Narrative of the Literature Search
A literature search is an integral part of any research because it allows evaluating previous findings and coordinating the direction of new research. When it comes to nursing, a literature search is usually a complicated process due to the existence of many databases and the complexity of problems under investigation. For the current research, the major health care databases such as ProQuest Nursing & Allied Health Source, NCBI, PubMed, Medline, BioMed Central were used. The search period was limited to five years. The articles also were to be peer-reviewed.
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The PICOT format was used to formulate initial search terms. Thus, the research questions used in the search were as follows: elderly patients with chronic diseases; patient education intervention; medication treatment; increase in health knowledge, and improvement in health status; over six months. Many of the research results apart from patient health education were dedicated to cardiac patients. It can be explained by the widespread of cardiovascular diseases among elderly patients (Aranha, Patel, Panaich, & Cardozo, 2015).
Aranha et al. (2015) also claim that health literacy decreases cardiovascular disease risk factors among elderly patients. A study by Bibas, Levi, Bendayan, Muille, Forman, & Afilalo (2014) deals with therapeutic interventions for frail elderly patients. Another research dedicated to patient education investigates the influence of patient education on the increase in knowledge and promotion of changes in health behavior (Melo Ghisi, Abdallah, Grace, Thomas, & Oh, 2014).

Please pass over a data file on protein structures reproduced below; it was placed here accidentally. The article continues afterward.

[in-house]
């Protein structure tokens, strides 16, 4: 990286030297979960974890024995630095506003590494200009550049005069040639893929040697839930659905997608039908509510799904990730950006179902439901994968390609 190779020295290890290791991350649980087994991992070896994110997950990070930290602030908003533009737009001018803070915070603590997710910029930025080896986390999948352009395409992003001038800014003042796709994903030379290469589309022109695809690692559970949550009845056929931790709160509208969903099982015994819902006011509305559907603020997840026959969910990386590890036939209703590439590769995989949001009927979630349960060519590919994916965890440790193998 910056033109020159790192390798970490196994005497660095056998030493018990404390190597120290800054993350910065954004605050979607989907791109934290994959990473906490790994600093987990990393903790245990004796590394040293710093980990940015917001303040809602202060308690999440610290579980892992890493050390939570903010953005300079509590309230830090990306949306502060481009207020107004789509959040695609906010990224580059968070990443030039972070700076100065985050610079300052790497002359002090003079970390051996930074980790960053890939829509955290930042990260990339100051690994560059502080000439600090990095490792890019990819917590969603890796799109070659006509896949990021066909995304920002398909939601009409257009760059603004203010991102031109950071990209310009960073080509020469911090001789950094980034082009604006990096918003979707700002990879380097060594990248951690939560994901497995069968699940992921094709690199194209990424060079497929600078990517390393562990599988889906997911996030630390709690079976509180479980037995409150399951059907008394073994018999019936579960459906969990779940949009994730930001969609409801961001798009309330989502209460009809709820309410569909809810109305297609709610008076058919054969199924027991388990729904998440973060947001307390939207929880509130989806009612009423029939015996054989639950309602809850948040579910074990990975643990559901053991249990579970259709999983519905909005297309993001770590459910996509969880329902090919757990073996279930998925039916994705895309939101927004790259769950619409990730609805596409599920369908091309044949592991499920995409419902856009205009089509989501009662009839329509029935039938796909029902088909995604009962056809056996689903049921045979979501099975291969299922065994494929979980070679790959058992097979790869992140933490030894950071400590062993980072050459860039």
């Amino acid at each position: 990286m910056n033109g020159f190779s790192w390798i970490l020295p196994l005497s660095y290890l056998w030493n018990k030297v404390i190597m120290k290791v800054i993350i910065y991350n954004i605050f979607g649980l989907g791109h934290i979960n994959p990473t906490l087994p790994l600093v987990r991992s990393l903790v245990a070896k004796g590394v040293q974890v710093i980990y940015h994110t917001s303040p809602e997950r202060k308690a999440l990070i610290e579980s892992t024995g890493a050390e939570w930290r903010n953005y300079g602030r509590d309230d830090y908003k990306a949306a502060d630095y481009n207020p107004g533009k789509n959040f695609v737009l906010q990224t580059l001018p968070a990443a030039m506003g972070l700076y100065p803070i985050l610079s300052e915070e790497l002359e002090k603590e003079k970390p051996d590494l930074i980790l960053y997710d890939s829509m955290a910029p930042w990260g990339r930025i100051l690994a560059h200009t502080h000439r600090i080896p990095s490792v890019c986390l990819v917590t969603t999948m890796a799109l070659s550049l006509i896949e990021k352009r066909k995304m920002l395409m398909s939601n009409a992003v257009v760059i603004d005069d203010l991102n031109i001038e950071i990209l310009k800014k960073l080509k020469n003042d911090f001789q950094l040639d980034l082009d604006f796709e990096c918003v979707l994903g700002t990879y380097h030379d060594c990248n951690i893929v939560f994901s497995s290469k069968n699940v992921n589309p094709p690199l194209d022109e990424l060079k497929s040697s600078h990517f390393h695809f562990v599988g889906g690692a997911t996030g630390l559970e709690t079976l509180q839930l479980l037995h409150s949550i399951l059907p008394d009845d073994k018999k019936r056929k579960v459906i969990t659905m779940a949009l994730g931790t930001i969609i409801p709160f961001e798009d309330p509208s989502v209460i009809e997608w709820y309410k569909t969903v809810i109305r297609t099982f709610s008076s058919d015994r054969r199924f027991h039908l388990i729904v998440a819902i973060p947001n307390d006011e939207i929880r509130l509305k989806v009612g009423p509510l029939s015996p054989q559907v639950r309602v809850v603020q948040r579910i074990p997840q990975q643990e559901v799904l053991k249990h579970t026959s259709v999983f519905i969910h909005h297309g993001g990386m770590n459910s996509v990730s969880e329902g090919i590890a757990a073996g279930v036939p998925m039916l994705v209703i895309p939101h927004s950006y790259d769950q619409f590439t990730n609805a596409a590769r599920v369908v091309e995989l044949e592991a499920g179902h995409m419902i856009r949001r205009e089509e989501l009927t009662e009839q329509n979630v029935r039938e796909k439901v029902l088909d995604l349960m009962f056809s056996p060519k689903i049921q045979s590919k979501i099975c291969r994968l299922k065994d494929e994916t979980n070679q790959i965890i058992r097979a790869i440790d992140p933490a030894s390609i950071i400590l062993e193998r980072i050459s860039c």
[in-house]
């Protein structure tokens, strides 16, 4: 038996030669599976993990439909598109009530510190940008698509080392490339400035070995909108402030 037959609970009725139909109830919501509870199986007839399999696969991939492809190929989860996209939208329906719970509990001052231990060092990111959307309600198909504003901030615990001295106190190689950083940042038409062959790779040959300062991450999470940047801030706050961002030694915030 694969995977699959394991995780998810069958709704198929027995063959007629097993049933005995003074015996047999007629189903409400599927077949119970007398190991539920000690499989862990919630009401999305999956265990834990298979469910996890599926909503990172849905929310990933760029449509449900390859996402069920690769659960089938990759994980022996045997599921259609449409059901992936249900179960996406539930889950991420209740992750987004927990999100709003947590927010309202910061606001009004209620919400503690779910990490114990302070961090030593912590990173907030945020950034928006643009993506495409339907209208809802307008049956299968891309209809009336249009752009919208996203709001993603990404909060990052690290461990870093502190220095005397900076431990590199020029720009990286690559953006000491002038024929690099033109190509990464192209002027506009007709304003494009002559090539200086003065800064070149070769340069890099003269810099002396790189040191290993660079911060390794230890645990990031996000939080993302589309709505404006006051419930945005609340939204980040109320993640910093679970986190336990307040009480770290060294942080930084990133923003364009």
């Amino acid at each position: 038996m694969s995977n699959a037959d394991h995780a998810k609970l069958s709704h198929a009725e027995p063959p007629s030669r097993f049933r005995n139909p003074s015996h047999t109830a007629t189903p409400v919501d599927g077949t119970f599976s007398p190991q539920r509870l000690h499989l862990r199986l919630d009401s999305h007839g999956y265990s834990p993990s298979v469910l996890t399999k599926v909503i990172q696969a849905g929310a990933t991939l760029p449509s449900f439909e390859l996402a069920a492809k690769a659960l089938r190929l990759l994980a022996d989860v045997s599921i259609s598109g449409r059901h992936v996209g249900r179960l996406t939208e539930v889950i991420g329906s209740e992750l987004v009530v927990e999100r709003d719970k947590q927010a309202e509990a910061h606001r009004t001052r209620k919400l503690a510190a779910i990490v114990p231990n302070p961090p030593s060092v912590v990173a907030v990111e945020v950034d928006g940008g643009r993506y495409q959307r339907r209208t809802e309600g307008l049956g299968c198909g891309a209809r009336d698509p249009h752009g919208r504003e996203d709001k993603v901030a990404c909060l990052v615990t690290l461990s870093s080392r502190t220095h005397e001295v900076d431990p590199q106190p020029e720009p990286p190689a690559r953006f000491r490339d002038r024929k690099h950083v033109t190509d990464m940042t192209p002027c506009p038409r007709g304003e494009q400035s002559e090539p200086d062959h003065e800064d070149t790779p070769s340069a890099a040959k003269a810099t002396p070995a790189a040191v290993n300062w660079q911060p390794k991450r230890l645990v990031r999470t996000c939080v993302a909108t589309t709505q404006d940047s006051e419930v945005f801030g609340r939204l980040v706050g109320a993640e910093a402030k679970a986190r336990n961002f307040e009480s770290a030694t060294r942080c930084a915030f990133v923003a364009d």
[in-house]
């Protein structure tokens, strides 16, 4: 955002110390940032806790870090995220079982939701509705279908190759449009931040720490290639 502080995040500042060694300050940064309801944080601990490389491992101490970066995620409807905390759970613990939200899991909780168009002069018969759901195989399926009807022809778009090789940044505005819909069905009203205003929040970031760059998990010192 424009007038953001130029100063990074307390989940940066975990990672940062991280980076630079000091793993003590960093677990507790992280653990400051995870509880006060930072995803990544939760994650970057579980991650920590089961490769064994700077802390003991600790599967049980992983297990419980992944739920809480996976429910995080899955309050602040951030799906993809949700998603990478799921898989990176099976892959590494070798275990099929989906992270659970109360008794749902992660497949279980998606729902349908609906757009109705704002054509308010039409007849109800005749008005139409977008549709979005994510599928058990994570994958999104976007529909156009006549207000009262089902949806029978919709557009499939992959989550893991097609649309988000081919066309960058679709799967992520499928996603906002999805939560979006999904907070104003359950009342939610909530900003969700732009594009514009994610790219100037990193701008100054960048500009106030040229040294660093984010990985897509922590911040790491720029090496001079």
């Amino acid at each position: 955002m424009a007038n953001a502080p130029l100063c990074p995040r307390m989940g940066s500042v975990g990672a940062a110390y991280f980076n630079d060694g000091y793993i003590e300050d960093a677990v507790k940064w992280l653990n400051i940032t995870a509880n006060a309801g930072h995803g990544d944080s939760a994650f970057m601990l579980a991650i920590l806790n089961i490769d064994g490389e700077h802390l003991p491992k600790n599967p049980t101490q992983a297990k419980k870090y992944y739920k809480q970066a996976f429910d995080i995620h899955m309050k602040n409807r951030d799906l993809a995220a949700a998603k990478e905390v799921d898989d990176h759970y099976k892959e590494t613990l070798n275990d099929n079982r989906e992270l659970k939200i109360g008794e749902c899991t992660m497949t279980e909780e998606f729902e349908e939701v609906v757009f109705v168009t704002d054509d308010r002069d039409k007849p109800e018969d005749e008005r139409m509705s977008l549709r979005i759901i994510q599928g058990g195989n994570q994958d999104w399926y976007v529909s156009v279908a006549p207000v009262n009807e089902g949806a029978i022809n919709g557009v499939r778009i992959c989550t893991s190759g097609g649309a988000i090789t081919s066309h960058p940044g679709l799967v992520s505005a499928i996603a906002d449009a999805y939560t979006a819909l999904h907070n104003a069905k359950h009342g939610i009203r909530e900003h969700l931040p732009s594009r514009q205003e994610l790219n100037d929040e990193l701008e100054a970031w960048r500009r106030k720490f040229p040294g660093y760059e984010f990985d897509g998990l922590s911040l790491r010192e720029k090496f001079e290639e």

The following Evaluation Table provides a detailed analysis of two articles dedicated to educational interventions among elderly patients.
|First Author||Conceptual Framework||Design/Method||Sample & Setting||Major Variables||Measurement||Data Analysis||Findings||Appraisal|
|Bibas et al. (2014)||Therapeutic interventions for elderly patients can be considered a conceptual framework of the research. The study is aimed to discover the peculiarities of frail elderly patients, particularly those with cardiovascular disease because they prove to be frailer than other older adults.||The research is a qualitative study which uses the method of literature review on the issue of frailty as a prognostic marker. Inclusion and exclusion criteria were used to select the materials for research.||PubMed was used as a resource for the study. Out of 666 search results that came after the application of search string, 38 were selected according to inclusion and exclusion criteria. The searched materials included the following types of intervention: exercise training, nutritional supplementation, exercise plus nutrition, pharmaceutical agents, and multi-dimensional programs and home-based services.||The major variable of the study was the prevalence of frailty in the conditions of cardiovascular disease. The impact of frailty on mortality and morbidity was also one of the focuses of the investigation.||Then search results were studied by two independent observers to check data eligibility. They also selected the necessary information according to a form provided by the researchers. These data included the name of the study, author, type of design, sample size, baseline characteristics, frailty assessment tool used, intervention details, control group, primary and secondary outcome measures, and results (Bibas, 2014).||The interventions and outcomes of the studies appeared to be diverse. Thus, providing statistical pooling and meta-analysis was not suitable.||Randomized clinical trials do not provide enough data to empower frailty treatment. Exercise training interventions have a favorable impact on the results of the physical performance test. Home-based exercises are also efficient and provide good results.||The study is an attempt to compare the efficiency of interventions presented in clinical trials. It is useful for clinical practice since the problem of frailty among elderly people is a burning one, particularly for patients with cardiovascular disease.|